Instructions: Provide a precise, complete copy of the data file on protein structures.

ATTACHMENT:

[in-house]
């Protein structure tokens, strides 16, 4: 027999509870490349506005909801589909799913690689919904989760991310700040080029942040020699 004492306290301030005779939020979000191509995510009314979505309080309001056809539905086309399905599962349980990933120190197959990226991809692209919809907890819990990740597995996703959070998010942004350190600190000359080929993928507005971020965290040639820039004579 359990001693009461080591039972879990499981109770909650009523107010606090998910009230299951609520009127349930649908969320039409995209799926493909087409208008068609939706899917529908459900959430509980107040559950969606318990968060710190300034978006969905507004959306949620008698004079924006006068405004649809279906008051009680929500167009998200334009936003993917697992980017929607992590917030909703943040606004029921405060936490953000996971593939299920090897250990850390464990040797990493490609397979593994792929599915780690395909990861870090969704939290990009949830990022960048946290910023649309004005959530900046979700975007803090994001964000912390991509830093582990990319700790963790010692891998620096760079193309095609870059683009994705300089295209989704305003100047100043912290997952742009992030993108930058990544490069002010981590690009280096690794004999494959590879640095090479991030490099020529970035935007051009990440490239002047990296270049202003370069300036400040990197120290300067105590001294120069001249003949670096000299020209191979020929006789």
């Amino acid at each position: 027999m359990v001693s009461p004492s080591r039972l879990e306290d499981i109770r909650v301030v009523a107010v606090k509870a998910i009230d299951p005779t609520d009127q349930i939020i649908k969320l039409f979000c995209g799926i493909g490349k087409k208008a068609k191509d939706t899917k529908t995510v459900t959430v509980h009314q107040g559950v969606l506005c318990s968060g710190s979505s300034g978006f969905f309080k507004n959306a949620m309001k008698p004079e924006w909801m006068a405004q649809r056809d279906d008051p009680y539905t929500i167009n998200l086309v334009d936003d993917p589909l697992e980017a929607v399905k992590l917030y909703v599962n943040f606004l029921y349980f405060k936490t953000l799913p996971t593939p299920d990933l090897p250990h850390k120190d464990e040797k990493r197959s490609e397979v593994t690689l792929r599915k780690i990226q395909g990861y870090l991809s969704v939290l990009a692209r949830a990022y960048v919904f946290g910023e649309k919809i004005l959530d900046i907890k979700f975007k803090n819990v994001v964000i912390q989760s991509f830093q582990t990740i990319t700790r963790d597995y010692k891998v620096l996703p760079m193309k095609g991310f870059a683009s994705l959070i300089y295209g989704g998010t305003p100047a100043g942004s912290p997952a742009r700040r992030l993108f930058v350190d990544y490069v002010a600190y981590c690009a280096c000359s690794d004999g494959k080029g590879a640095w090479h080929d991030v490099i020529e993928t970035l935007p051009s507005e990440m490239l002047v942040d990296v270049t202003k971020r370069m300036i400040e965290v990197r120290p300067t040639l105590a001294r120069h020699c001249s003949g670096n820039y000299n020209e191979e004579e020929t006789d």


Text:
[in-house]
């Protein structure tokens, strides 16, 4: 027999509870490349506005909801589909799913690689919904989760991310700040080029942040020699 004492306290301030005779939020979000191509995510009314979505309080309001056809539905086309399905599962349980990933120190197959990226991809692209919809907890819990990740597995996703959070998010942004350190600190000359080929993928507005971020965290040639820039004579 359990001693009461080591039972879990499981109770909650009523107010606090998910009230299951609520009127349930649908969320039409995209799926493909087409208008068609939706899917529908459900959430509980107040559950969606318990968060710190300034978006969905507004959306949620008698004079924006006068405004649809279906008051009680929500167009998200334009936003993917697992980017929607992590917030909703943040606004029921405060936490953000996971593939299920090897250990850390464990040797990493490609397979593994792929599915780690395909990861870090969704939290990009949830990022960048946290910023649309004005959530900046979700975007803090994001964000912390991509830093582990990319700790963790010692891998620096760079193309095609870059683009994705300089295209989704305003100047100043912290997952742009992030993108930058990544490069002010981590690009280096690794004999494959590879640095090479991030490099020529970035935007051009990440490239002047990296270049202003370069300036400040990197120290300067105590001294120069001249003949670096000299020209191979020929006789």
């Amino acid at each position: 027999m359990v001693s009461p004492s080591r039972l879990e306290d499981i109770r909650v301030v009523a107010v606090k509870a998910i009230d299951p005779t609520d009127q349930i939020i649908k969320l039409f979000c995209g799926i493909g490349k087409k208008a068609k191509d939706t899917k529908t995510v459900t959430v509980h009314q107040g559950v969606l506005c318990s968060g710190s979505s300034g978006f969905f309080k507004n959306a949620m309001k008698p004079e924006w909801m006068a405004q649809r056809d279906d008051p009680y539905t929500i167009n998200l086309v334009d936003d993917p589909l697992e980017a929607v399905k992590l917030y909703v599962n943040f606004l029921y349980f405060k936490t953000l799913p996971t593939p299920d990933l090897p250990h850390k120190d464990e040797k990493r197959s490609e397979v593994t690689l792929r599915k780690i990226q395909g990861y870090l991809s969704v939290l990009a692209r949830a990022y960048v919904f946290g910023e649309k919809i004005l959530d900046i907890k979700f975007k803090n819990v994001v964000i912390q989760s991509f830093q582990t990740i990319t700790r963790d597995y010692k891998v620096l996703p760079m193309k095609g991310f870059a683009s994705l959070i300089y295209g989704g998010t305003p100047a100043g942004s912290p997952a742009r700040r992030l993108f930058v350190d990544y490069v002010a600190y981590c690009a280096c000359s690794d004999g494959k080029g590879a640095w090479h080929d991030v490099i020529e993928t970035l935007p051009s507005e990440m490239l002047v942040d990296v270049t202003k971020r370069m300036i400040e965290v990197r120290p300067t040639l105590a001294r120069h020699c001249s003949g670096n820039y000299n020209e191979e004579e020929t006789d």